He never thought tackling in the NFL would be his forte. In fact,
His teammates have even dubbed him ‘Eazy’ for his ability to make bringing the ball carrier down look easy.
“He’s played extremely well on special teams, and he can do a lot of things whether it’s in the return game or in coverage. He’s very physical for a receiver,” defensive back
Easley, however, never would have predicted being Buffalo’s top gunner when he was drafted in 2010.
“I got drafted to be a receiver, and that’s what I assumed my role was going to be,” Easley told BuffaloBills.com. “Right now my duty is to be a special teams guy.”
After dealing with injuries early in his career, which impeded his addition to a 53-man-roster, Easley says he appreciates his playing time and he’ll put forth his best at any position.
“If I’m a gunner, I’m trying to be the best gunner I can be. If I’m a receiver, I’m trying to be the best receiver I can be,” he said. “You’re going to get my all no matter what position it is.”
Easley has singlehandedly led Buffalo’s kickoff coverage. According to StatsPass, across the league the average number of times special teams units have held opponents behind the 20-yard-line is five. Buffalo is tied with San Francisco for first in the NFL with 10 stops behind the 20-yard-line.
Of Buffalo’s 10 holds behind the 20-yard-line, Easley is responsible for six of them. He’s made one kick return tackle in each game minus the season opener, and he’s never allowed an opponent past the 20-yard-line. On average, he’s held his opponents to the 14-yard-line.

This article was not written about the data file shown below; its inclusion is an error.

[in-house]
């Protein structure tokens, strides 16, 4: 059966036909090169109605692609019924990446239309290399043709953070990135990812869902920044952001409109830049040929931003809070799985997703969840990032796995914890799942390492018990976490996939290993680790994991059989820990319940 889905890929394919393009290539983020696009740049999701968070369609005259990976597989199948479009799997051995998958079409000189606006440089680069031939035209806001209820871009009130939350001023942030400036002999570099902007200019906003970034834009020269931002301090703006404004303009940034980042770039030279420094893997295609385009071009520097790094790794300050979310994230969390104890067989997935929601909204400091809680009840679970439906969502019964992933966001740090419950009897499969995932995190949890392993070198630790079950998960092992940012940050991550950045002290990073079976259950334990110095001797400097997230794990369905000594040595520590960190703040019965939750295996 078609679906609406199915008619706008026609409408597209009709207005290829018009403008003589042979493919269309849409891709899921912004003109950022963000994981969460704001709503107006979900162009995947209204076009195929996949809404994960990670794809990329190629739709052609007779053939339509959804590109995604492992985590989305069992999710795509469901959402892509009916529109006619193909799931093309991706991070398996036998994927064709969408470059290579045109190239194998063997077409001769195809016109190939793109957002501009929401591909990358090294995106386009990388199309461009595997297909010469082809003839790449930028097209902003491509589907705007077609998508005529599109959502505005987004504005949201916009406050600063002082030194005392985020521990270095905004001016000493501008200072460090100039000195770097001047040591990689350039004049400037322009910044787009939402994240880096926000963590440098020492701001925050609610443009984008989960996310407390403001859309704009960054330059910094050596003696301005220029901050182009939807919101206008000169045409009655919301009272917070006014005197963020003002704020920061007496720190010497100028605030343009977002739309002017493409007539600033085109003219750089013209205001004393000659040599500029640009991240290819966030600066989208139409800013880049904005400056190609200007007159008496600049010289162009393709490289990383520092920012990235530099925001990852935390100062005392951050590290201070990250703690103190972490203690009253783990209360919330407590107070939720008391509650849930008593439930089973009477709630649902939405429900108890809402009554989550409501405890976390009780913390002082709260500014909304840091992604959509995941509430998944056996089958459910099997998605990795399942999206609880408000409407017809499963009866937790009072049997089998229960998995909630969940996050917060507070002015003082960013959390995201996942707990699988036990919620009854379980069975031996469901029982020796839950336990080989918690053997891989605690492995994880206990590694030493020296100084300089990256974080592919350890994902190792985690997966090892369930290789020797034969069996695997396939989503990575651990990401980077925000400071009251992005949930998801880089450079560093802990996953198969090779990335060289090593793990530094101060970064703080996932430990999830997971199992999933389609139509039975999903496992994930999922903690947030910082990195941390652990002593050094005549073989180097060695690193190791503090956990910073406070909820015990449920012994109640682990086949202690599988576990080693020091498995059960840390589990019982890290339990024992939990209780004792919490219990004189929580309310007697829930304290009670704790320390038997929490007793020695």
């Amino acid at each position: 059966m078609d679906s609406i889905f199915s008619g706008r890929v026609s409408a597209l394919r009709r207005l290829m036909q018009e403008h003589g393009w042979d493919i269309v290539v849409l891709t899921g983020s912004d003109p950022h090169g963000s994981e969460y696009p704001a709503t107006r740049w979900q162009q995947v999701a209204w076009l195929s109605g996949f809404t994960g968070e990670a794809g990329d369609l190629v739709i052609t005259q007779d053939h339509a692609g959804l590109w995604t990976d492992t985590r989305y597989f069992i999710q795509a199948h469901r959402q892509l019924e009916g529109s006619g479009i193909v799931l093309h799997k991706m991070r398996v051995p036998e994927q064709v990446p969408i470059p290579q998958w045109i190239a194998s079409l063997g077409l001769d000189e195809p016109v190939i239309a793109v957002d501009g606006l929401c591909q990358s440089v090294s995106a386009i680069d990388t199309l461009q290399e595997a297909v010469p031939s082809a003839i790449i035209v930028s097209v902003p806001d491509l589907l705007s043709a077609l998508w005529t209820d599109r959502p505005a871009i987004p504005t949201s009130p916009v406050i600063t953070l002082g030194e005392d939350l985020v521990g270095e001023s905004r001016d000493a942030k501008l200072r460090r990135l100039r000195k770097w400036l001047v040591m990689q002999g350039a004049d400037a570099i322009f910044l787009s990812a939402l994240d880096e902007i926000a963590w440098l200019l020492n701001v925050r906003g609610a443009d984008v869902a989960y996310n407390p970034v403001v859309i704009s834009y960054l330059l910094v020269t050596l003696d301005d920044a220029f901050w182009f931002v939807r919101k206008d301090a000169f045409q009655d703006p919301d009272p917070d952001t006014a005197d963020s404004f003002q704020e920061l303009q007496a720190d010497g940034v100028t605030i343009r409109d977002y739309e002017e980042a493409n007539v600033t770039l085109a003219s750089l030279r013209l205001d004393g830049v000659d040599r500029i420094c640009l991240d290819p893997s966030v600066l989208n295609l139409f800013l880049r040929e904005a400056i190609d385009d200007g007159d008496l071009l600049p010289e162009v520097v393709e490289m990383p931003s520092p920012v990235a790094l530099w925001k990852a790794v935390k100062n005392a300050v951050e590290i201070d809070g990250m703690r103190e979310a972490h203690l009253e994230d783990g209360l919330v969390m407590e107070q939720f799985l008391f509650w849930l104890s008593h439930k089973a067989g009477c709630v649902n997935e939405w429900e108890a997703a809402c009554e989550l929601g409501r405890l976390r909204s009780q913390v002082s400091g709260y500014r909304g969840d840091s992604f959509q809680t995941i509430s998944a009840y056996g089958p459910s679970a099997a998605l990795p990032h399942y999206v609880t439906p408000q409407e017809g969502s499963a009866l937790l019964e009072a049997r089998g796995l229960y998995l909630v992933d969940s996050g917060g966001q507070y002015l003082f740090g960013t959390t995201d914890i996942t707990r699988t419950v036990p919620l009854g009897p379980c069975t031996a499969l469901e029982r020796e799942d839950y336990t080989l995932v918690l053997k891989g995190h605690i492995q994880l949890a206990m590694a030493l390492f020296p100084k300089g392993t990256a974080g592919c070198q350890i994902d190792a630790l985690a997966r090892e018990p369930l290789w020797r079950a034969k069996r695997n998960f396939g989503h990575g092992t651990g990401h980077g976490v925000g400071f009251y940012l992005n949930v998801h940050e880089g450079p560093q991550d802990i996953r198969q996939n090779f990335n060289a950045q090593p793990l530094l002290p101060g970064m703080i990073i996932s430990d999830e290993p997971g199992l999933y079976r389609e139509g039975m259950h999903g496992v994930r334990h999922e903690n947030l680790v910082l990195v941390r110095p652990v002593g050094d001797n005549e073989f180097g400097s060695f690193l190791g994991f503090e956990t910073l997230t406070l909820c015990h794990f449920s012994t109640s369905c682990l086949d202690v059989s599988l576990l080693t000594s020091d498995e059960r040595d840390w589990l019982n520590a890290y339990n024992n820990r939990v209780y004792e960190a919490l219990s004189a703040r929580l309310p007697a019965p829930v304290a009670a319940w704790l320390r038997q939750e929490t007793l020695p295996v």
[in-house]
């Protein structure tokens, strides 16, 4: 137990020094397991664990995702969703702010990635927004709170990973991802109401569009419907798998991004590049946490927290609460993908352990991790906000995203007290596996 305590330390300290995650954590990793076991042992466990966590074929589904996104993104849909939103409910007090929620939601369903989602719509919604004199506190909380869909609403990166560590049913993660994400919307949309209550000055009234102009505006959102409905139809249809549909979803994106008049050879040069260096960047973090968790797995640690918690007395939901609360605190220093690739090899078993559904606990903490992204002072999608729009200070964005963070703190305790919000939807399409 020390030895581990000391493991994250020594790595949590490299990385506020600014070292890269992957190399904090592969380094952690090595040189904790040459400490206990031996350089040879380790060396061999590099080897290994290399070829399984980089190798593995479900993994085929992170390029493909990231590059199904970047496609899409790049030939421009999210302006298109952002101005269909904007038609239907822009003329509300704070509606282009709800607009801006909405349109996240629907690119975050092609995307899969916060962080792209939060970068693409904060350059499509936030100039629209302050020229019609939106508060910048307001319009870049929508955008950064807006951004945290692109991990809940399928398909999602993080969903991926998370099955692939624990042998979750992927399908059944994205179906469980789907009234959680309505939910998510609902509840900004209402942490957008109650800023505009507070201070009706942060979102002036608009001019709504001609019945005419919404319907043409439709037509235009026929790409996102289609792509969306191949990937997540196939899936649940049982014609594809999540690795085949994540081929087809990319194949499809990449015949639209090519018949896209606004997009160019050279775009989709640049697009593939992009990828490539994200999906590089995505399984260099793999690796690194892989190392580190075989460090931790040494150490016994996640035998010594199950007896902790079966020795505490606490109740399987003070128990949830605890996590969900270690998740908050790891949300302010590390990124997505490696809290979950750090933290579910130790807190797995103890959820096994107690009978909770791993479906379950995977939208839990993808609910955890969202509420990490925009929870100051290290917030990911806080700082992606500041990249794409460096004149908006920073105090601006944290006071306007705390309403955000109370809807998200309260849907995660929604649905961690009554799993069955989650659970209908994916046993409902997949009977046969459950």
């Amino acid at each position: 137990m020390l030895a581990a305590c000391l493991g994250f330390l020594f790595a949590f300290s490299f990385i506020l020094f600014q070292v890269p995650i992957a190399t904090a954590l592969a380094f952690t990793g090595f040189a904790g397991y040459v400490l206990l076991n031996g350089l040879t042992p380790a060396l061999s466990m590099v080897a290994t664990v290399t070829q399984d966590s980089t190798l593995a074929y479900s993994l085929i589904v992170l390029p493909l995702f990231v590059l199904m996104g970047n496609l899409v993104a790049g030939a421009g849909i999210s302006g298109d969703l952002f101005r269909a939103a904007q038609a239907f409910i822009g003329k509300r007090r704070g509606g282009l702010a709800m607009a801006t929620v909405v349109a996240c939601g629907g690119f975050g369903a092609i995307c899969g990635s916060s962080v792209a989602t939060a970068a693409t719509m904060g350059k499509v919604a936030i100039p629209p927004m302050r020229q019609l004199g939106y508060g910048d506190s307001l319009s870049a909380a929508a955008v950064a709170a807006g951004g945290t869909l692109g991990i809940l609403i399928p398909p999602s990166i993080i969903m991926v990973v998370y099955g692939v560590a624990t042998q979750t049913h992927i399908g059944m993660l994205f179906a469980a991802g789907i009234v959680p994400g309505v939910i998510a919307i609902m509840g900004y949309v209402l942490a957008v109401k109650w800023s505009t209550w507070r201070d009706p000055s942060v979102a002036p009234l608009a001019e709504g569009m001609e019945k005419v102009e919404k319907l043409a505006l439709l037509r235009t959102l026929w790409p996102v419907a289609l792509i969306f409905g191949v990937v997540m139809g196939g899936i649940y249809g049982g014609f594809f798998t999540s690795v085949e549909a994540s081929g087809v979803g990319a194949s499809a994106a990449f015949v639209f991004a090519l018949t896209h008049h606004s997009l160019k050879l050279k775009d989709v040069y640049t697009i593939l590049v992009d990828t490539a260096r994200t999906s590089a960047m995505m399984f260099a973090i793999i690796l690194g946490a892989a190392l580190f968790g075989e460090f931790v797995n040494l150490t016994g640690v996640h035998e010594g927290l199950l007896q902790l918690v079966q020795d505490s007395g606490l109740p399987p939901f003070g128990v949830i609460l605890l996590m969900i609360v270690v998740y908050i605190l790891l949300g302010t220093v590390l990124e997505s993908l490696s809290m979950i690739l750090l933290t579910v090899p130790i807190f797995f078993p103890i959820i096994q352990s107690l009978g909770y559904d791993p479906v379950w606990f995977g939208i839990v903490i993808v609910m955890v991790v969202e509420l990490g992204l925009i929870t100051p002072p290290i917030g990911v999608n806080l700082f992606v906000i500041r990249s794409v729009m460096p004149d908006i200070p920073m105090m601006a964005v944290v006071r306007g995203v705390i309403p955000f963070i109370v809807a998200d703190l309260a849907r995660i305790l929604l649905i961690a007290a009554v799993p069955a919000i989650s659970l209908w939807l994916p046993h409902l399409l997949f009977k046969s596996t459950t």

“I’m a bigger guy, which you normally don’t see at that position, so I use my size and my speed and try to get physical with those guys when the time calls for it,” Easley said.
He said the skills he’s learning will help him in his dual role on the offense, but some wide receiver concepts help him excel at kickoff coverage.
“Especially at the beginning of the play at the release, it goes hand in hand with playing receiver,” he said. “Defeating a DB, attacking him and getting off the ball. A lot of it correlates, a lot of it overlaps. Tackling is definitely the biggest challenge.”
Although the team is ranked seventh in the NFL for kick coverage, it is ranked 28th for punt coverage. Despite that, Easley’s coverage for the punt team has been nothing less than stellar as well.
In eight punt coverage stops, he’s allowed his opponents 4.1 yards per return. Easley attributes part of his success on punt coverage to his ability to close the space quickly between himself and the returner.
“It’s definitely deceptive I guess because I’m more of a strider, I’m not really a natural speed guy,” he said.
Although he’s proud of his success, Easley sees a lot of room for improvement for the team’s punt coverage unit.
“I think it’s just accountability, it’s on everybody. It’s myself; I haven’t made every tackle up to this point,” he said. “So I’ve got to make those plays down the field. I’m sure at times it’s been on the punter, I’m sure other times it’s on the inside guys.”
The fix, as Easley sees it, is simply a better all-around effort by everybody whether it’s technique or just making a play when the opportunity presents itself.
Leonhard, who also plays on special teams, said it’s a necessity for the team to clean up its punt coverage.
“It’s not like we can say we’ve got the wrong guys out there or we don’t have the right personnel. That’s not the case. Every kick is different,” he said. “If you get one or two guys who make a mistake on a kick it can be out the gate.”
As Leonhard sees it players like Easley will shine even more once the team corrects its punt coverage.
“It’s all attitude,” said Easley. “At receiver I feel like nobody can stop me, and at gunner it’s the same mentality.”